We have a lot to worry about right now. I’m not sure I have room to add another item to my worry list. Yet the Washington Post article on the controversy aroused by the planning for an Eisenhower memorial designed by Frank Gehry raises a new concern:
The controversy, both in the Eisenhower family and in the public, comes as Gehry’s concept for a memorial to the 34th president has been focused on what he calls “the barefoot boy” from Kansas.
Taken from a speech given by Eisenhower after he returned from the Second World War to his home town of Abilene, the barefoot boy image stresses Eisenhower’s simple roots and prevailing modesty.
To realize that visually, Gehry designed the memorial as a set of woven metal tapestries hung from large stone pillars that includes a wintry scene of the Kansas landscape. As Gehry has worked in collaboration with avant-garde theater artist Robert Wilson and focused on the theme of humility, the design for the memorial has emerged as more radical, innovative and unsettling than it seemed when preliminary models and renderings were first shown in March 2010.
Philip Kennicott’s Post article includes the link to his own earlier article on the memorial’s preliminary models and renderings. In the current article, Kennicott observes:
Gehry and Wilson are trying to break with centuries of tradition in the aesthetics of memorialization. The new memorial is conceived as a theatrical space in a parklike setting. The tapestry, which some have compared to a theater scrim, stands in stark contrast to the classical tradition of marble arches, pillars and other Greek and Roman derivatives. It is meant to be diaphanous and poetic, rather than solid and substantial.
The designers are also mulling plans for a statue representing the former president, but not in his role as chief executive or supreme commander of the Allied Forces, which liberated Europe from Nazi domination in World War II.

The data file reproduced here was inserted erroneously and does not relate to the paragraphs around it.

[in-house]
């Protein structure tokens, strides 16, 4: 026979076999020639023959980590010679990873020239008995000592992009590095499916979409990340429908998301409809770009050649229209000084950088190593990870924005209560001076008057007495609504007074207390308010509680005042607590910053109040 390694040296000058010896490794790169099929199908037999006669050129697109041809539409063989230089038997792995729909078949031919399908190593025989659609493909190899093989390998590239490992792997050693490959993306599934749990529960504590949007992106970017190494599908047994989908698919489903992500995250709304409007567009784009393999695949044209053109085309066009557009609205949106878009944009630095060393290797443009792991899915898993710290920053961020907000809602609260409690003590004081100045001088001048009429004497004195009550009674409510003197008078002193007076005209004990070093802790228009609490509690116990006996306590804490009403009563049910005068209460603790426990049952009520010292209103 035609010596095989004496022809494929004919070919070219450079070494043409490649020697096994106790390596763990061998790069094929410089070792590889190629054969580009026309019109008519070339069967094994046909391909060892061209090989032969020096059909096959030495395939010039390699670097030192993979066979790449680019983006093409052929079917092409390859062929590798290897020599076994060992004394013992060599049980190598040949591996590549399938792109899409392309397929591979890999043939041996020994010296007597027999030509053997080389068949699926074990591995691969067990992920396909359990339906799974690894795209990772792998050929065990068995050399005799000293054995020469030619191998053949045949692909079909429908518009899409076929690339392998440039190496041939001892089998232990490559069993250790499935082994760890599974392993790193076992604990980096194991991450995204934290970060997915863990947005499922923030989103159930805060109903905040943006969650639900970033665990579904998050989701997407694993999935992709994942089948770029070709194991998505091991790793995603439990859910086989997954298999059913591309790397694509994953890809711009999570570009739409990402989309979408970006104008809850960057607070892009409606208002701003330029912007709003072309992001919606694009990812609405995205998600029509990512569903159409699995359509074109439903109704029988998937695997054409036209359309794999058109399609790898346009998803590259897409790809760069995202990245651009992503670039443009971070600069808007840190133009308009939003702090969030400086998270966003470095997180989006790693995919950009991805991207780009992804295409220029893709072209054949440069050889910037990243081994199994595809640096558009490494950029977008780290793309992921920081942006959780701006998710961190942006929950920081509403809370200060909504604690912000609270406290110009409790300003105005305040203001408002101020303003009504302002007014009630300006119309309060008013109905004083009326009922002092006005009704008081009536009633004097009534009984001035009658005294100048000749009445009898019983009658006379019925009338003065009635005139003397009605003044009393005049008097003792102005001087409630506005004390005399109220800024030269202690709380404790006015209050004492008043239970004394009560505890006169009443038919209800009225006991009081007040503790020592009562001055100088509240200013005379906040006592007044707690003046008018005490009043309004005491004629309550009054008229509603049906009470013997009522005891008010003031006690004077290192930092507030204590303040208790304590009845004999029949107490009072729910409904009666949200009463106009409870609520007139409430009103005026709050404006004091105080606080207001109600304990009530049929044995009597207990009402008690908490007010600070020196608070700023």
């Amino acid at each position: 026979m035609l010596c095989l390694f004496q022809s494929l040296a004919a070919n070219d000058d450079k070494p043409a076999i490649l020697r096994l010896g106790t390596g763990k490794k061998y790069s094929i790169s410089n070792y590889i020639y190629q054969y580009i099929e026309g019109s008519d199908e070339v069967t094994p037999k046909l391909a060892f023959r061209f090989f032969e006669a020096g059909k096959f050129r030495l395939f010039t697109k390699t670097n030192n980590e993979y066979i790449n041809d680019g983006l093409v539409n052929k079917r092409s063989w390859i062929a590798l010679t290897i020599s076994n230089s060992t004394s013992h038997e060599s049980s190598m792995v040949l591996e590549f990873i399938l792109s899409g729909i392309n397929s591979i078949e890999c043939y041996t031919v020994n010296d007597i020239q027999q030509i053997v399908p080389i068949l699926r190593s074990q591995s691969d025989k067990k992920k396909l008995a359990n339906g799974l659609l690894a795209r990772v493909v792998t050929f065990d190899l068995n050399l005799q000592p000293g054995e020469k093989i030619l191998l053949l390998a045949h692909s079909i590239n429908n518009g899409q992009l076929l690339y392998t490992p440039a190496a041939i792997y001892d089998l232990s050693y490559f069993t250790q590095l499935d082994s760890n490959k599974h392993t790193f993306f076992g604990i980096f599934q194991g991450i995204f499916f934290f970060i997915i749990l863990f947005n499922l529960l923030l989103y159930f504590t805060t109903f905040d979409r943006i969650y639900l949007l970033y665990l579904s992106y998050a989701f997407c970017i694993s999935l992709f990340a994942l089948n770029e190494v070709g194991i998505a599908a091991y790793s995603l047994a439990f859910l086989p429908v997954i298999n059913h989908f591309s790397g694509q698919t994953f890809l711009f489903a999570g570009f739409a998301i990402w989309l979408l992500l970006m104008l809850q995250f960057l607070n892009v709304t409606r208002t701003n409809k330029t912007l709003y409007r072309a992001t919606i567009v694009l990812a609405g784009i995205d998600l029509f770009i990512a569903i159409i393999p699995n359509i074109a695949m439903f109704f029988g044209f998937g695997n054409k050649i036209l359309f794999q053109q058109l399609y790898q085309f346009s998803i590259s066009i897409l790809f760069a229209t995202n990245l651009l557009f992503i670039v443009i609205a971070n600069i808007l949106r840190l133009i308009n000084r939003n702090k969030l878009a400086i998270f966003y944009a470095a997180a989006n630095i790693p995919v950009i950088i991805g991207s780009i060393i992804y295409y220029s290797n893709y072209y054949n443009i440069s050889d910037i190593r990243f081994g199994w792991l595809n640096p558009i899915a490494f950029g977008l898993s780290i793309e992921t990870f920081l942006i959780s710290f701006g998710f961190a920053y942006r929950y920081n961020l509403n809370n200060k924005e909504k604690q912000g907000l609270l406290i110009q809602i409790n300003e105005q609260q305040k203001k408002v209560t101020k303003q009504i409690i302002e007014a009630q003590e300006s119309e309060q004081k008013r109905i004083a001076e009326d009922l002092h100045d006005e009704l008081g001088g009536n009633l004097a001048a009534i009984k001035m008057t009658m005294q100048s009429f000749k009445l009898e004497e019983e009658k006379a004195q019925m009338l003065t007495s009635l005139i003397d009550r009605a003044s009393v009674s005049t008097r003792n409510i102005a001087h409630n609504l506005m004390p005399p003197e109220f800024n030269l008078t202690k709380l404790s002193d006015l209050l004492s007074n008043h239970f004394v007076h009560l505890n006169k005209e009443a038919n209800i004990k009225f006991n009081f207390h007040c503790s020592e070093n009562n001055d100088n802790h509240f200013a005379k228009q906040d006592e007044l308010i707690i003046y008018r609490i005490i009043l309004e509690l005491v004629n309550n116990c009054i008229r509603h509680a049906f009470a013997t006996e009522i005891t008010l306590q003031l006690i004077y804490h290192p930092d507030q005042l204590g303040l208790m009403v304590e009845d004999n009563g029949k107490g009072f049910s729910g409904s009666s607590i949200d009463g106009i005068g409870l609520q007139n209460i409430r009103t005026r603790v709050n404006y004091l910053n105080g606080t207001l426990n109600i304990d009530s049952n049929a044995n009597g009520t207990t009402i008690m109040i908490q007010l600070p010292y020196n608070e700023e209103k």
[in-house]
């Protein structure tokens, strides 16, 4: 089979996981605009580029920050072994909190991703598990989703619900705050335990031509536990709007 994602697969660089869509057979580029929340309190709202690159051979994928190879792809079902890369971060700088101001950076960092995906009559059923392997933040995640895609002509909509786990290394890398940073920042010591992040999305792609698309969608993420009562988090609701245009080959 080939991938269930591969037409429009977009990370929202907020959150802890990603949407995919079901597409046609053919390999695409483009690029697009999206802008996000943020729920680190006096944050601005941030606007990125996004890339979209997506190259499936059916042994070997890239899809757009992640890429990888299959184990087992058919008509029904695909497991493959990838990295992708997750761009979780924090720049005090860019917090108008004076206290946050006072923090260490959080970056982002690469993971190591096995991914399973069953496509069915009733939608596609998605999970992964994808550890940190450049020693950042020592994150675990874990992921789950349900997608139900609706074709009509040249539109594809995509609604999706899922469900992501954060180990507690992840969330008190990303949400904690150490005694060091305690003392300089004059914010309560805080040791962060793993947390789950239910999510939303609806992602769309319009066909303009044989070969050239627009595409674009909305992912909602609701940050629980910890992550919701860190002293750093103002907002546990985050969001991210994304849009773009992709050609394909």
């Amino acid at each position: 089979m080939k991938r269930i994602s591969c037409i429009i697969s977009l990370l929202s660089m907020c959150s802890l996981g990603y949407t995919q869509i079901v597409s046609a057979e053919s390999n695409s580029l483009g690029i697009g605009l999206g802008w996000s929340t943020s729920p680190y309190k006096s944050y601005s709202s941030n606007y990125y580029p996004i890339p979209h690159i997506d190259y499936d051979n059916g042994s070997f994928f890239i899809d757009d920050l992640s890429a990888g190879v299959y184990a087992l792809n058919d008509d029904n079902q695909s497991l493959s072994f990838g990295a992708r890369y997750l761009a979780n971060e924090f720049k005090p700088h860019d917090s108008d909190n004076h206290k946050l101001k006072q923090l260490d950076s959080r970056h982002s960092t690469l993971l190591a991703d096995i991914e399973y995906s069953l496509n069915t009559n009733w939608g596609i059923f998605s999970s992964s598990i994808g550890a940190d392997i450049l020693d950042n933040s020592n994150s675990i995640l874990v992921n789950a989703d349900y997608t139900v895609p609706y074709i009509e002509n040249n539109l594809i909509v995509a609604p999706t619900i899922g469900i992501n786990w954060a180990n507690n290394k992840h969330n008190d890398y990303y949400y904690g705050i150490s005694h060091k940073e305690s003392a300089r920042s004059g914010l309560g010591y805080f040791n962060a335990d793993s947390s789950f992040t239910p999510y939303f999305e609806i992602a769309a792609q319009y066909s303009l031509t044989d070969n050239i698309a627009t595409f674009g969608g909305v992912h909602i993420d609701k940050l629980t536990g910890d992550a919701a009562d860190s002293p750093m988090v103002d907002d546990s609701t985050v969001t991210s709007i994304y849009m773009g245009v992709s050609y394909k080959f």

Is this some kind of a joke? Kennicott reports on the opposition of the Eisenhower family to the memorial designed by Gehry, though it states that David Eisenhower — a member of the Eisenhower Memorial Commission — supports it, according to the commission’s executive architect. Kennicott adds that he could not reach David Eisenhower for comment.
Susan Eisenhower, Ike’s granddaughter, released the following public statement on her family’s behalf. She emphasized that all members of the family agreed with it, which implicitly includes her brother David, who is the family’s representative on the Eisenhower Memorial Commission:
“The Eisenhower family is deeply honored that an Eisenhower Memorial is being planned … Family members, however, are concerned about the concept for the memorial, as well as the scope and scale of it [emphasis added]. We feel that now is the time to get these elements right — before any final design approvals are given and before any ground is broken.”
Shubow comments on the mismatch between Ike and Gehry:
The pairing of Ike with Gehry is a contrast of gray flannel with lamé, of sobriety with intoxication, of the Midwest with Southern California. Modest in demeanor and style, Eisenhower even hated the outlandish chrome detailing on post-war American cars.
It’s as if Norman Rockwell had been asked to paint a portrait of Lady Gaga, the plastic pop icon for whom Gehry designed a shapeless hat two years ago. (A tabloid could have headlined it “Gehry Goes Dada for Gaga.”)
I hope that David Eisenhower will speak up directly. In the meantime please read Shubow’s article, support the National Civic Art Society, and add this monstrosity to your worry list.